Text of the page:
Recording Ambisonic Ambiences at the Inter Miami Game

The following article was written by SAE Institute Miami Instructor, Dan Abrusci. Dan is a multi-awarded Audio Engineer, Sound Designer, and Audio Educator with over 12 years of experience working in Music, Film, and Television.


After trying to record ambisonic ambiences in a stadium for quite some time, but being unable due to COVID restrictions, I was finally able to go to a major league soccer game and make it happen! This article will recap the experience recording ambisonic ambiences, and share the recordings done at the Inter Miami stadium and mixed at SAE Miami. It will also provide sound and video examples, as a great way to test this microphone in a proper environment.

For this recording, I used the Rode NT-SF1 microphone and a Zoom F8n recorder.

The main reason why I wanted to record ambiences in a stadium, is the fact that there is a lot going on from all sides of the microphone. There’s ambience in the front of the capsules, which might be different from an action that is happening on the sides or the rear of the capsules. I thought that having such a dynamic ambience would be a great way to test the microphone properly. It will also demonstrate some of its capabilities and options in post-production when mixing.

North of the Stadium – Inter Miami fans

For this recording, I had the front of the microphone pointing towards the football field and the rear pointing the Inter Miami fans.

I personally think that one of the most exciting things about using this microphone is the fact that Rode provides a plugin (Soundfield) in which you can change several things according to your needs, some of these are:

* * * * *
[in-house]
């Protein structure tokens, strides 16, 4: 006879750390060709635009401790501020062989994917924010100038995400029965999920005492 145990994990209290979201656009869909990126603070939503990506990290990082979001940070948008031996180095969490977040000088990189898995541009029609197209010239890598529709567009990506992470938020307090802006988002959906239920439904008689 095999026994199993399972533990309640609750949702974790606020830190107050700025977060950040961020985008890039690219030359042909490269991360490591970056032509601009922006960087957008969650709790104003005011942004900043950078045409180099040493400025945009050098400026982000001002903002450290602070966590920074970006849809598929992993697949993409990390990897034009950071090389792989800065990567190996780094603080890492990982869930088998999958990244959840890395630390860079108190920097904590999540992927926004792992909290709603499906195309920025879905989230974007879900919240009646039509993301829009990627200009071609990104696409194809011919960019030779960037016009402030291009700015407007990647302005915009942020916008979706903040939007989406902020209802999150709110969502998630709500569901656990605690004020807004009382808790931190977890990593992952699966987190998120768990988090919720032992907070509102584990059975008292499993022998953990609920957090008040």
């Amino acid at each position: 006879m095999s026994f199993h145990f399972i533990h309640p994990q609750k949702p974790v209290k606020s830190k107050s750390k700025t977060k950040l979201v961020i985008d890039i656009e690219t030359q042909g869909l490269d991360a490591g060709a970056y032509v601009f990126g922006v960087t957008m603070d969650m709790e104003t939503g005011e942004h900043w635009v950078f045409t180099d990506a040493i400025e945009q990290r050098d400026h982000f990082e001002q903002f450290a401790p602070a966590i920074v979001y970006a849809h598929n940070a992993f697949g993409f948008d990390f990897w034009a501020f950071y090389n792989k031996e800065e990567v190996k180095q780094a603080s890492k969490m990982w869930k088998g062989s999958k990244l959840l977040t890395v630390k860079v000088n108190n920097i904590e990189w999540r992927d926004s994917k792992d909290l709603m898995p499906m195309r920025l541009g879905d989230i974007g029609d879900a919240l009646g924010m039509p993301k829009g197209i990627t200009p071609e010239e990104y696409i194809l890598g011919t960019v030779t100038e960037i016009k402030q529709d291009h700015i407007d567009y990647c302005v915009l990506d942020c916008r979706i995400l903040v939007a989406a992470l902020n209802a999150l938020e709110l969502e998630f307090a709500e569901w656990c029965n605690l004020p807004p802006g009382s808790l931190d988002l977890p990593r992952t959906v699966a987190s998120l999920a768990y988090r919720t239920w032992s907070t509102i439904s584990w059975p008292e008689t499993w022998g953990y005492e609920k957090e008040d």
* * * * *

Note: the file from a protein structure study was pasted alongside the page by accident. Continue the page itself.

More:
• Encoding to different formats (Input and outputs include B-Format (FuMa and Ambix), mono, stereo, 5.1 and 7.1


Microphone placement at the northern part of the stadium (Inter Miami crowd). Photo by Yenis Martin
  • The direction where the microphone is pointing at
  • The pickup pattern
  • The angle of the altitude (up or down)
  • The angle of the rear and front capsules
  • The output levels 

I find all of these options very useful in post-production, due to the fact that you can change the decisions you made at the time of the recording and that there are plenty of options to play with and choose from, depending on your needs.

Soundfield plugin by Rode

recording  ambisonic ambiEnces South of the Stadium – General crowd

For this recording, I was at the south part of the stadium, which gives us a more general perspective of the overall ambience of the stadium. The front of the microphone pointing towards the football field and the rear pointing the crowd.

You still hear the chants of the home team fans, but given the fact that they were on the other side of the field, this option presents us with a more general crowd. The chants are harder to understand and the whole ambience feels more general.

One of the nice things of this position is the fact that the squad scored a goal, giving us lots of dynamics in volume, but also a great sound of that moment.

Microphone placement at the northern part of the stadium (Inter Miami crowd). Photo by Yenis Martin

After some time in the studio adjusting both of these audio files and experimenting with the different possibilities the plugin provides, it became very clear to me that there are a lot of options to choose from in post-production. In this case of recording ambisonic ambiances, you feel right at the stadium just by listening in a surround format.

You can find the sound recordings below and a video recap of the experience on YouTube.


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